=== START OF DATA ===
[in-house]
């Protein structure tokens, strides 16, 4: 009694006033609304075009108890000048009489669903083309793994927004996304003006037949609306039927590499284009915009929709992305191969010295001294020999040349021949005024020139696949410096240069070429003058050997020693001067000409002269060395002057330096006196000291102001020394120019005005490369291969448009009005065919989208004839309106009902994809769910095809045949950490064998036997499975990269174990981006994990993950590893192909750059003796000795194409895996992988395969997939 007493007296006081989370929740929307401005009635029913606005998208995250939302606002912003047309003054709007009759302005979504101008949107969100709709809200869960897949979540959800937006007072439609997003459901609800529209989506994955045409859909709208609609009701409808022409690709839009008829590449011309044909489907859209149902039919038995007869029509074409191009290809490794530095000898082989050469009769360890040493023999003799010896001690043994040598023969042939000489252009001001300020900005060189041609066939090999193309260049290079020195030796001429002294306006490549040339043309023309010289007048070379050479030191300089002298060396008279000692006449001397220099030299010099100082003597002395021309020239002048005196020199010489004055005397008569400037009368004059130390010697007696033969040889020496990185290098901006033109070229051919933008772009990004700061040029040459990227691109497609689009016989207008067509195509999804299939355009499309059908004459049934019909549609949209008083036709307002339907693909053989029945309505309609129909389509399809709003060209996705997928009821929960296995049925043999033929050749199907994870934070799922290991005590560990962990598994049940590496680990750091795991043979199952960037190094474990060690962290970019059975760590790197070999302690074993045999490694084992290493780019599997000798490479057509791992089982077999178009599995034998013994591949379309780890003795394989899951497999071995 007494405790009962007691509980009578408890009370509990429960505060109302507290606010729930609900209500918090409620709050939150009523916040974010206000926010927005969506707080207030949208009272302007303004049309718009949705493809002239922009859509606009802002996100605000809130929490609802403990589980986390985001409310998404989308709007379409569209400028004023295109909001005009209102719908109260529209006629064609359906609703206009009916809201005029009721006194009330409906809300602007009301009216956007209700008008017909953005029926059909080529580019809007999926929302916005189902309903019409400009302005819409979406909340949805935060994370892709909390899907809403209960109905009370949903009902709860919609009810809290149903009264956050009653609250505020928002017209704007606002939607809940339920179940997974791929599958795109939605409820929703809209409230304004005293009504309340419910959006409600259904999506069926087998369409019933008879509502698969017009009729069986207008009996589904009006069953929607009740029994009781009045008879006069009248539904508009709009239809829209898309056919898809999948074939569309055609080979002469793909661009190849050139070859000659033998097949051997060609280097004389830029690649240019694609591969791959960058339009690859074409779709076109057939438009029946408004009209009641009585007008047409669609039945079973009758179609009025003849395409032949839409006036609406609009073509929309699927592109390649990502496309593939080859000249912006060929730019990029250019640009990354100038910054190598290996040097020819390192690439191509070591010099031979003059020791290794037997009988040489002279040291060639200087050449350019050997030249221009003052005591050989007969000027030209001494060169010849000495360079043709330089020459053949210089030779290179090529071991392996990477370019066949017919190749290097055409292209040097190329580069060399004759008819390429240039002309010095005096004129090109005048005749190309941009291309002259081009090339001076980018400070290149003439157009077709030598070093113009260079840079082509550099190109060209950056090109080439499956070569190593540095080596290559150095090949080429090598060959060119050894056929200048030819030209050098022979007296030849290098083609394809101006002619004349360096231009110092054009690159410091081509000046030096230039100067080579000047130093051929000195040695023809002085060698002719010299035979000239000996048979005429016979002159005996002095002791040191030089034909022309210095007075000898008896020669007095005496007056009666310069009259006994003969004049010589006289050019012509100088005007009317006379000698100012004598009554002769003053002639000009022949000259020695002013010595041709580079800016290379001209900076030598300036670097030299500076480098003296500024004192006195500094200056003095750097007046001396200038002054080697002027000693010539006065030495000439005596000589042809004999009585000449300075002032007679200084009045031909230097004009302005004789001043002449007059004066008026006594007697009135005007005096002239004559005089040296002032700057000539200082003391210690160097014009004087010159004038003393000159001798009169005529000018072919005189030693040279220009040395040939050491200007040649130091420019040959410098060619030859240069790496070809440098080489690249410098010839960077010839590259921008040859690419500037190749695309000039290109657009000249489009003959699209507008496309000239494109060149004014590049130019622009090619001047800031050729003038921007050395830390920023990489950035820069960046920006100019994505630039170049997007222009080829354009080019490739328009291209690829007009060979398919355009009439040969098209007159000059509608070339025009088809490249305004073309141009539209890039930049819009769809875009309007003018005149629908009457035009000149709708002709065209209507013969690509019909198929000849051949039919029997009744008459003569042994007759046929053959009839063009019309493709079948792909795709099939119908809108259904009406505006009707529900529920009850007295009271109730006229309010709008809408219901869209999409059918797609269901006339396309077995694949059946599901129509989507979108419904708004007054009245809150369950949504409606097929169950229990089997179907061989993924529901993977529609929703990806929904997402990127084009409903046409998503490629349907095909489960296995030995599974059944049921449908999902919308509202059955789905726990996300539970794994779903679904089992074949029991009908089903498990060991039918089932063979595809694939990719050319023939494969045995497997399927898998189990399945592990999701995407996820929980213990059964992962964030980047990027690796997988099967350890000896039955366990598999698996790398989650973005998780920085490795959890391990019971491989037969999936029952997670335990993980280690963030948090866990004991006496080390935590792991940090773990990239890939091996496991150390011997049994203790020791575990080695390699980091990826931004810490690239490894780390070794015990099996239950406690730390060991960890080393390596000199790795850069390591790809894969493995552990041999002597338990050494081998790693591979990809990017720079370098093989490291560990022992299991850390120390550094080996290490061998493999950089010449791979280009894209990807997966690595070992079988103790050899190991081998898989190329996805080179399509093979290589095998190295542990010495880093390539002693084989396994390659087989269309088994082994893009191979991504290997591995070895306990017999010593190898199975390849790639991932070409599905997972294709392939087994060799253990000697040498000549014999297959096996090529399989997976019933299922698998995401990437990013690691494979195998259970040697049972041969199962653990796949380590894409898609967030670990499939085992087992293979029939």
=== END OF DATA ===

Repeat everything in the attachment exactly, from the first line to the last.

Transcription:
[in-house]
């Protein structure tokens, strides 16, 4: 009694006033609304075009108890000048009489669903083309793994927004996304003006037949609306039927590499284009915009929709992305191969010295001294020999040349021949005024020139696949410096240069070429003058050997020693001067000409002269060395002057330096006196000291102001020394120019005005490369291969448009009005065919989208004839309106009902994809769910095809045949950490064998036997499975990269174990981006994990993950590893192909750059003796000795194409895996992988395969997939 007493007296006081989370929740929307401005009635029913606005998208995250939302606002912003047309003054709007009759302005979504101008949107969100709709809200869960897949979540959800937006007072439609997003459901609800529209989506994955045409859909709208609609009701409808022409690709839009008829590449011309044909489907859209149902039919038995007869029509074409191009290809490794530095000898082989050469009769360890040493023999003799010896001690043994040598023969042939000489252009001001300020900005060189041609066939090999193309260049290079020195030796001429002294306006490549040339043309023309010289007048070379050479030191300089002298060396008279000692006449001397220099030299010099100082003597002395021309020239002048005196020199010489004055005397008569400037009368004059130390010697007696033969040889020496990185290098901006033109070229051919933008772009990004700061040029040459990227691109497609689009016989207008067509195509999804299939355009499309059908004459049934019909549609949209008083036709307002339907693909053989029945309505309609129909389509399809709003060209996705997928009821929960296995049925043999033929050749199907994870934070799922290991005590560990962990598994049940590496680990750091795991043979199952960037190094474990060690962290970019059975760590790197070999302690074993045999490694084992290493780019599997000798490479057509791992089982077999178009599995034998013994591949379309780890003795394989899951497999071995 007494405790009962007691509980009578408890009370509990429960505060109302507290606010729930609900209500918090409620709050939150009523916040974010206000926010927005969506707080207030949208009272302007303004049309718009949705493809002239922009859509606009802002996100605000809130929490609802403990589980986390985001409310998404989308709007379409569209400028004023295109909001005009209102719908109260529209006629064609359906609703206009009916809201005029009721006194009330409906809300602007009301009216956007209700008008017909953005029926059909080529580019809007999926929302916005189902309903019409400009302005819409979406909340949805935060994370892709909390899907809403209960109905009370949903009902709860919609009810809290149903009264956050009653609250505020928002017209704007606002939607809940339920179940997974791929599958795109939605409820929703809209409230304004005293009504309340419910959006409600259904999506069926087998369409019933008879509502698969017009009729069986207008009996589904009006069953929607009740029994009781009045008879006069009248539904508009709009239809829209898309056919898809999948074939569309055609080979002469793909661009190849050139070859000659033998097949051997060609280097004389830029690649240019694609591969791959960058339009690859074409779709076109057939438009029946408004009209009641009585007008047409669609039945079973009758179609009025003849395409032949839409006036609406609009073509929309699927592109390649990502496309593939080859000249912006060929730019990029250019640009990354100038910054190598290996040097020819390192690439191509070591010099031979003059020791290794037997009988040489002279040291060639200087050449350019050997030249221009003052005591050989007969000027030209001494060169010849000495360079043709330089020459053949210089030779290179090529071991392996990477370019066949017919190749290097055409292209040097190329580069060399004759008819390429240039002309010095005096004129090109005048005749190309941009291309002259081009090339001076980018400070290149003439157009077709030598070093113009260079840079082509550099190109060209950056090109080439499956070569190593540095080596290559150095090949080429090598060959060119050894056929200048030819030209050098022979007296030849290098083609394809101006002619004349360096231009110092054009690159410091081509000046030096230039100067080579000047130093051929000195040695023809002085060698002719010299035979000239000996048979005429016979002159005996002095002791040191030089034909022309210095007075000898008896020669007095005496007056009666310069009259006994003969004049010589006289050019012509100088005007009317006379000698100012004598009554002769003053002639000009022949000259020695002013010595041709580079800016290379001209900076030598300036670097030299500076480098003296500024004192006195500094200056003095750097007046001396200038002054080697002027000693010539006065030495000439005596000589042809004999009585000449300075002032007679200084009045031909230097004009302005004789001043002449007059004066008026006594007697009135005007005096002239004559005089040296002032700057000539200082003391210690160097014009004087010159004038003393000159001798009169005529000018072919005189030693040279220009040395040939050491200007040649130091420019040959410098060619030859240069790496070809440098080489690249410098010839960077010839590259921008040859690419500037190749695309000039290109657009000249489009003959699209507008496309000239494109060149004014590049130019622009090619001047800031050729003038921007050395830390920023990489950035820069960046920006100019994505630039170049997007222009080829354009080019490739328009291209690829007009060979398919355009009439040969098209007159000059509608070339025009088809490249305004073309141009539209890039930049819009769809875009309007003018005149629908009457035009000149709708002709065209209507013969690509019909198929000849051949039919029997009744008459003569042994007759046929053959009839063009019309493709079948792909795709099939119908809108259904009406505006009707529900529920009850007295009271109730006229309010709008809408219901869209999409059918797609269901006339396309077995694949059946599901129509989507979108419904708004007054009245809150369950949504409606097929169950229990089997179907061989993924529901993977529609929703990806929904997402990127084009409903046409998503490629349907095909489960296995030995599974059944049921449908999902919308509202059955789905726990996300539970794994779903679904089992074949029991009908089903498990060991039918089932063979595809694939990719050319023939494969045995497997399927898998189990399945592990999701995407996820929980213990059964992962964030980047990027690796997988099967350890000896039955366990598999698996790398989650973005998780920085490795959890391990019971491989037969999936029952997670335990993980280690963030948090866990004991006496080390935590792991940090773990990239890939091996496991150390011997049994203790020791575990080695390699980091990826931004810490690239490894780390070794015990099996239950406690730390060991960890080393390596000199790795850069390591790809894969493995552990041999002597338990050494081998790693591979990809990017720079370098093989490291560990022992299991850390120390550094080996290490061998493999950089010449791979280009894209990807997966690595070992079988103790050899190991081998898989190329996805080179399509093979290589095998190295542990010495880093390539002693084989396994390659087989269309088994082994893009191979991504290997591995070895306990017999010593190898199975390849790639991932070409599905997972294709392939087994060799253990000697040498000549014999297959096996090529399989997976019933299922698998995401990437990013690691494979195998259970040697049972041969199962653990796949380590894409898609967030670990499939085992087992293979029939």